The decade of the 1960s was a tumultuous time for universities and the students that occupied them. It was a time of changing values, gone were the days of the Old Communist Left of the decades prior, and arrived was the movement of the New Left. This New Left emerged in the wake of the war in Vietnam, tensions between the East and the West, growing understanding of the threats to the environment, the oppression of women and minorities, and arrogance and corruption within the political process. With this New Left movement came a new breed of university students, a breed different from its predecessors, this group had unprecedented privilege and had the freedom to assess the world, particularly their place in it, to a greater extent than anybody before them. Unlike their fathers who likely worked upwards of sixty hours a week or more, these students were privileged. This was also a student population that had grown immensely, and the university population was larger than it had ever been before. For the first time in history, university students were a large group, and a group that now had some influence and impact in society.
[...] From this it will be clear that the student rebellion of the 1960s was one of privilege against privilege, as those that were privileged were trying to change the fabric of privilege, and even though they did not succeed in a complete transformation of the university system and of society in general, the New Left ideals that they adhered to did allow them to change the way universities taught and treated students forever. The students of these times knew that were children of relative privilege, and now, in their new homes at various universities, they regarded the state of their society as one with a bleak future. [...]
[...] It was typically the most affluent students that were in leadership roles during these protests. We have discussed the social climate that was in place during the time of these protests and rebellions, and we have illustrated that in most cases it was the affluent group of students that were leading the way, by why was this, the case, why were the affluent leading the way? The baby-boom generation, those that were responsible for the rebellion that we are discussing, grew up in a time when there was a material base for concern about democracy. [...]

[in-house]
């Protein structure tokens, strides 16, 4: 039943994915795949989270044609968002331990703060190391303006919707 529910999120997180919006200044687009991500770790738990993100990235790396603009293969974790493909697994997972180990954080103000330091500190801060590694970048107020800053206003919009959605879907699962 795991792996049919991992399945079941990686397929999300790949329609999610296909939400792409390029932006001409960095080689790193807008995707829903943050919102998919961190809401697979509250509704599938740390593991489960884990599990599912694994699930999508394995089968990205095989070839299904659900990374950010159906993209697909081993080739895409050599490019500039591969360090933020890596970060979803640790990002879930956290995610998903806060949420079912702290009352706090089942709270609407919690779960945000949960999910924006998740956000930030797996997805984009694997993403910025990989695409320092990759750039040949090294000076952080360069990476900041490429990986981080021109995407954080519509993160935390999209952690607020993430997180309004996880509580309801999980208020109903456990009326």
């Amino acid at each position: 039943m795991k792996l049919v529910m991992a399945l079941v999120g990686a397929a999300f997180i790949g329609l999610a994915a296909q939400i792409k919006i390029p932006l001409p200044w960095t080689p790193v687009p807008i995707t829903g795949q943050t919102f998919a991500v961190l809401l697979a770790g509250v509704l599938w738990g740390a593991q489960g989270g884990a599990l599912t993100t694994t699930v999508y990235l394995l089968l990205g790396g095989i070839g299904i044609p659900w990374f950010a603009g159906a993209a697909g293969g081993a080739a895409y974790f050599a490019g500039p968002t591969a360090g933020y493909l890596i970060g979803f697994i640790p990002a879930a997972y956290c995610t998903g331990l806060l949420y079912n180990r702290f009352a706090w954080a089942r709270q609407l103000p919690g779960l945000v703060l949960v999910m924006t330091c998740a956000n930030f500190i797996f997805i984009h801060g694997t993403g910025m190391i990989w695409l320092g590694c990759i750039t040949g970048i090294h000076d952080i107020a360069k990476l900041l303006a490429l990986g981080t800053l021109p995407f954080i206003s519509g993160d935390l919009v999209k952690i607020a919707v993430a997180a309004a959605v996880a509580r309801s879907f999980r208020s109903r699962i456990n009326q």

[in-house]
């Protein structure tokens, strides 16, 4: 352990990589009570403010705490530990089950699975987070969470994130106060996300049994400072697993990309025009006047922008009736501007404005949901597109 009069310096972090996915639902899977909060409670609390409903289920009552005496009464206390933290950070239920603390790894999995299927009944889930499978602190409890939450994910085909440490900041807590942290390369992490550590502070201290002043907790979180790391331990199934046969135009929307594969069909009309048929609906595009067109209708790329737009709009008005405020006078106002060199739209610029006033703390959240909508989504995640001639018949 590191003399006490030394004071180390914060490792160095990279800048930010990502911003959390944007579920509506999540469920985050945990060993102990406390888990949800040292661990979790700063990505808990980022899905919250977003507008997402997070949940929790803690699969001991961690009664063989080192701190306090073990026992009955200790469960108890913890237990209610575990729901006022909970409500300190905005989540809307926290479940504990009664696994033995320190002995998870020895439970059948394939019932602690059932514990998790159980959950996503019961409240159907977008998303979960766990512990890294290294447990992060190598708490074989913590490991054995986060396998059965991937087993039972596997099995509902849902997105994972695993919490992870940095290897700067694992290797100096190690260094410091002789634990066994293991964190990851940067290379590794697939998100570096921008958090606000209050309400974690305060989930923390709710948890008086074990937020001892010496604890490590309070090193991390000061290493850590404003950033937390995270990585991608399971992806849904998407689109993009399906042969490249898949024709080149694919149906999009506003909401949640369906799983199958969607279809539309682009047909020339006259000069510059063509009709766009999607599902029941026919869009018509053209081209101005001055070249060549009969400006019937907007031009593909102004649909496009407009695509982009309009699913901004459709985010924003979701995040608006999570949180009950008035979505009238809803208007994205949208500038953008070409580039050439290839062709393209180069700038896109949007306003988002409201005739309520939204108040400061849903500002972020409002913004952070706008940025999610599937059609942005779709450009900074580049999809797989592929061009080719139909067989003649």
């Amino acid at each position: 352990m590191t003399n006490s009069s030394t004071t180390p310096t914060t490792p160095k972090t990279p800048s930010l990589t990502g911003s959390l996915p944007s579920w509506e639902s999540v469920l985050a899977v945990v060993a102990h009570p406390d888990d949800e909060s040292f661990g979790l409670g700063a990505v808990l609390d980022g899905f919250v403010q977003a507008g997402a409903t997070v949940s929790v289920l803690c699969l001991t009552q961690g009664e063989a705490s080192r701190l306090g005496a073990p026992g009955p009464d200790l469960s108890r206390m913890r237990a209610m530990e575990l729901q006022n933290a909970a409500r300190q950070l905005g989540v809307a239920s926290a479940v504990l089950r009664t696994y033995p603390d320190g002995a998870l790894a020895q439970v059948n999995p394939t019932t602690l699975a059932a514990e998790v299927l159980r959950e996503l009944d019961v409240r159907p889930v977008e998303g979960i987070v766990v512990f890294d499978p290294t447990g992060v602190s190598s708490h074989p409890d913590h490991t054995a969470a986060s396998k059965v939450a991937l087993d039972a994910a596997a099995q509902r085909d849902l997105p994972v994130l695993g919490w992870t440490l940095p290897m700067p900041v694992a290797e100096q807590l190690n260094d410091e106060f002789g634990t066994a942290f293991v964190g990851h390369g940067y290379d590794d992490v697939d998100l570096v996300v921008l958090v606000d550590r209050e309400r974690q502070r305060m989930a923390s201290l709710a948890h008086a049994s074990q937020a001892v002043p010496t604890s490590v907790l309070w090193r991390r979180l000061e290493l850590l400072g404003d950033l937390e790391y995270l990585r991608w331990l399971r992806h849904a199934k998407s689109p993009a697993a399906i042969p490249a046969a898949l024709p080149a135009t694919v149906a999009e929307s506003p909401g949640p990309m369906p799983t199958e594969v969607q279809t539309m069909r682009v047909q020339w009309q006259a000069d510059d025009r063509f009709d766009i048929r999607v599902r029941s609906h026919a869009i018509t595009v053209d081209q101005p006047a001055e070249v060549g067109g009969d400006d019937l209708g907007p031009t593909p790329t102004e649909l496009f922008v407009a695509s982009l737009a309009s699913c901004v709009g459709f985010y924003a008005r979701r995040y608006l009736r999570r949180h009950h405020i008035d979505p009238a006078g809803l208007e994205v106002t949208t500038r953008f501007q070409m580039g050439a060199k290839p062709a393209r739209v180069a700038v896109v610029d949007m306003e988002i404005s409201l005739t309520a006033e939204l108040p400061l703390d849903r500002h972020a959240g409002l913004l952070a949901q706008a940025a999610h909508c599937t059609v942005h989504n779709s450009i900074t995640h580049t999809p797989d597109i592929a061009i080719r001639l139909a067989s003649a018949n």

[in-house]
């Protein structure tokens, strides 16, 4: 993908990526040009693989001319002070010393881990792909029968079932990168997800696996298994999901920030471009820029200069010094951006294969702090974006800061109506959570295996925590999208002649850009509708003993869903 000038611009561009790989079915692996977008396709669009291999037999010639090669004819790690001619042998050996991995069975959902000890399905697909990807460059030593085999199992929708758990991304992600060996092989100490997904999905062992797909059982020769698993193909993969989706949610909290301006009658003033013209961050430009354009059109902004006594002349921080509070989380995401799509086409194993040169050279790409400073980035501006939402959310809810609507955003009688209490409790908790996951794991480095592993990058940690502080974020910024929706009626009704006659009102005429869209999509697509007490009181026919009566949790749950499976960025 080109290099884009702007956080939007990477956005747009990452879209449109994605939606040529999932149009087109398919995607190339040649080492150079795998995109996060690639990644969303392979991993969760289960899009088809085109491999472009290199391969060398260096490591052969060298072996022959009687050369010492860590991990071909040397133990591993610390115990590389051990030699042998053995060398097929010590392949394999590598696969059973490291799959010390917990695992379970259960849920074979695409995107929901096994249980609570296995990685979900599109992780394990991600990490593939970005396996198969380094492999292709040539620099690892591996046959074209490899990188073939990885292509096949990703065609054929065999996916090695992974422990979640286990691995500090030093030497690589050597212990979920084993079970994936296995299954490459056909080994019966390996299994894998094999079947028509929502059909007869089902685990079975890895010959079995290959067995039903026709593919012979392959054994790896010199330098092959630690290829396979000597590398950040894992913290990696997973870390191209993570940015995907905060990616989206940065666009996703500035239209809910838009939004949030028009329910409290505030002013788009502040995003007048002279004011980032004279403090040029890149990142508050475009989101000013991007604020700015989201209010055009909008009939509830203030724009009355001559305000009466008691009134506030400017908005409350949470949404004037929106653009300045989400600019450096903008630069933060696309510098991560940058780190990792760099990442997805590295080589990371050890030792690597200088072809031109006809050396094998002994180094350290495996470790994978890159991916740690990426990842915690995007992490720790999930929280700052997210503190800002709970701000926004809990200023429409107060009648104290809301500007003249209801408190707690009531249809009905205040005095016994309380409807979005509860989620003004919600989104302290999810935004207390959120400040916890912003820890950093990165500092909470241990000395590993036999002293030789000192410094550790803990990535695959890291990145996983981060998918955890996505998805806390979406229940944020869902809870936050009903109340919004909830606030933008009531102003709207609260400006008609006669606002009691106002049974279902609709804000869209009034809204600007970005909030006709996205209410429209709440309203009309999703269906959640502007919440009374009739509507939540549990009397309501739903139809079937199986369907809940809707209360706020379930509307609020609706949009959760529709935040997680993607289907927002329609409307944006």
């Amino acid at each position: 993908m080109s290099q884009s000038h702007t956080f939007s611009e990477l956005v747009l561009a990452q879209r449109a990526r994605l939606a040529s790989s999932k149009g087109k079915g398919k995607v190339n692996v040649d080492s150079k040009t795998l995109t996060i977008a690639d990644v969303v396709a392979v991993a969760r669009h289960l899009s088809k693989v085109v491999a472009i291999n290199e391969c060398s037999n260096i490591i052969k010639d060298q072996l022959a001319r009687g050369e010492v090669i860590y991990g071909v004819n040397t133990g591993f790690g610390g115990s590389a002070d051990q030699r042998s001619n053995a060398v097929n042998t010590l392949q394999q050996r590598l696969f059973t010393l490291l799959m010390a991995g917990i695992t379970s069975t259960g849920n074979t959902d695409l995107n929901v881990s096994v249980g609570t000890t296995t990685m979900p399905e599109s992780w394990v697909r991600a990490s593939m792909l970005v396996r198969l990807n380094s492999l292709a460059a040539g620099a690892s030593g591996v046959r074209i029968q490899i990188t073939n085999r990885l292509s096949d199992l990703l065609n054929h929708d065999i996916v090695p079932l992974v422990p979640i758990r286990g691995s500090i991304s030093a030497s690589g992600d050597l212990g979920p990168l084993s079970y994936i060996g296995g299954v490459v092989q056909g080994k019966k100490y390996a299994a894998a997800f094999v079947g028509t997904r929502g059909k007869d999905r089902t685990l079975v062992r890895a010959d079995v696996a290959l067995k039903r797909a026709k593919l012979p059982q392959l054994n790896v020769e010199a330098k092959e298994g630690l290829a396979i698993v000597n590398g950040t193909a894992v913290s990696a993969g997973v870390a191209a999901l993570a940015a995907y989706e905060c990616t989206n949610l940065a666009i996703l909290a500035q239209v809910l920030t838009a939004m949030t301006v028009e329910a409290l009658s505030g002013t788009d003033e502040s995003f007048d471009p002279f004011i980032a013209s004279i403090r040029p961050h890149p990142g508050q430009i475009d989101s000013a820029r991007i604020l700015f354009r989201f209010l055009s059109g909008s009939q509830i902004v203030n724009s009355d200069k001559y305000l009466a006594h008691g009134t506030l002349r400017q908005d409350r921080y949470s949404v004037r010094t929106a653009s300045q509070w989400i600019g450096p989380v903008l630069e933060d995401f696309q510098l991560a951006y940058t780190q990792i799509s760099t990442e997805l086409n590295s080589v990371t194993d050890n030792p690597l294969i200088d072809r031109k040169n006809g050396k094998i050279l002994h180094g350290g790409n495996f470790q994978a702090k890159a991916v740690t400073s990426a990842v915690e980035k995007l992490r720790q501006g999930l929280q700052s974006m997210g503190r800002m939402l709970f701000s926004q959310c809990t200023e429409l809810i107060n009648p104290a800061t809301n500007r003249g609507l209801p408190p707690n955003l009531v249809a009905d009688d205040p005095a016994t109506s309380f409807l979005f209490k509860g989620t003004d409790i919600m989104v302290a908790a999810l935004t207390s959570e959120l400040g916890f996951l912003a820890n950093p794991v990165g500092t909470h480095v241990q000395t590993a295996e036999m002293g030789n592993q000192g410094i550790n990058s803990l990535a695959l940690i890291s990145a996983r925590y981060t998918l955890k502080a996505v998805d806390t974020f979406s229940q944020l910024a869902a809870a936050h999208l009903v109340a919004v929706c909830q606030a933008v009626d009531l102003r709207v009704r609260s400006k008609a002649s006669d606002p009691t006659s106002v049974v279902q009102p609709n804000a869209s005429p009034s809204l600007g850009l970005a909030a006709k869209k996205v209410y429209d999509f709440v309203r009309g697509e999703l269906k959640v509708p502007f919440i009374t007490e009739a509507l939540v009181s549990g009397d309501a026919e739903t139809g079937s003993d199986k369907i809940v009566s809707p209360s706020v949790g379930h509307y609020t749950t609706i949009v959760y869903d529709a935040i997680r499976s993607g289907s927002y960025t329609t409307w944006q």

[...] For the most part it was just the affluent types that were taking leading roles in protest, but everybody had an interest in changing the system. Students wanted to learn about the very issues that they were protesting about, and they did not want to be taught this material by a monotone professor who seemed to have no genuine interest in creating insightful thought among the students. Times in the university were being forced to change, and in many ways the university system benefited from being forced to adapt to their new student wishes. These radical students of the sixties, in their new enlightened form, and coming from unprecedented affluence, were in a position to make judgements about the universities, and whether they were being run in such a way that these students thought was best. [...]
[...] From this it is clear that the student rebellion of the 1960s was one of privilege against privilege, as those that were privileged were trying to change the fabric of privilege, and even though they did not succeed in a complete transformation of the university system and of society in general, the New Left ideals that they adhered to did allow them to change the way universities taught and treated students forever. Bibliography Bodroghkozy, Aniko. Groove Tube Sixties Television and the Youth Rebellion. [...]
[...] The usual expression of the politics of the youth movement in Canada, as we have mentioned so many times, was the protest on the individual campus. In fact, there was unlikely to be a single campus in the country that was able to escape this type of protest. McGill University in Canada was one of the hotspots for student protest during this decade. Between 1967 and 1969, there was a dispute that centered on a Marxist political science lecturer, Stanley Gray. [...]
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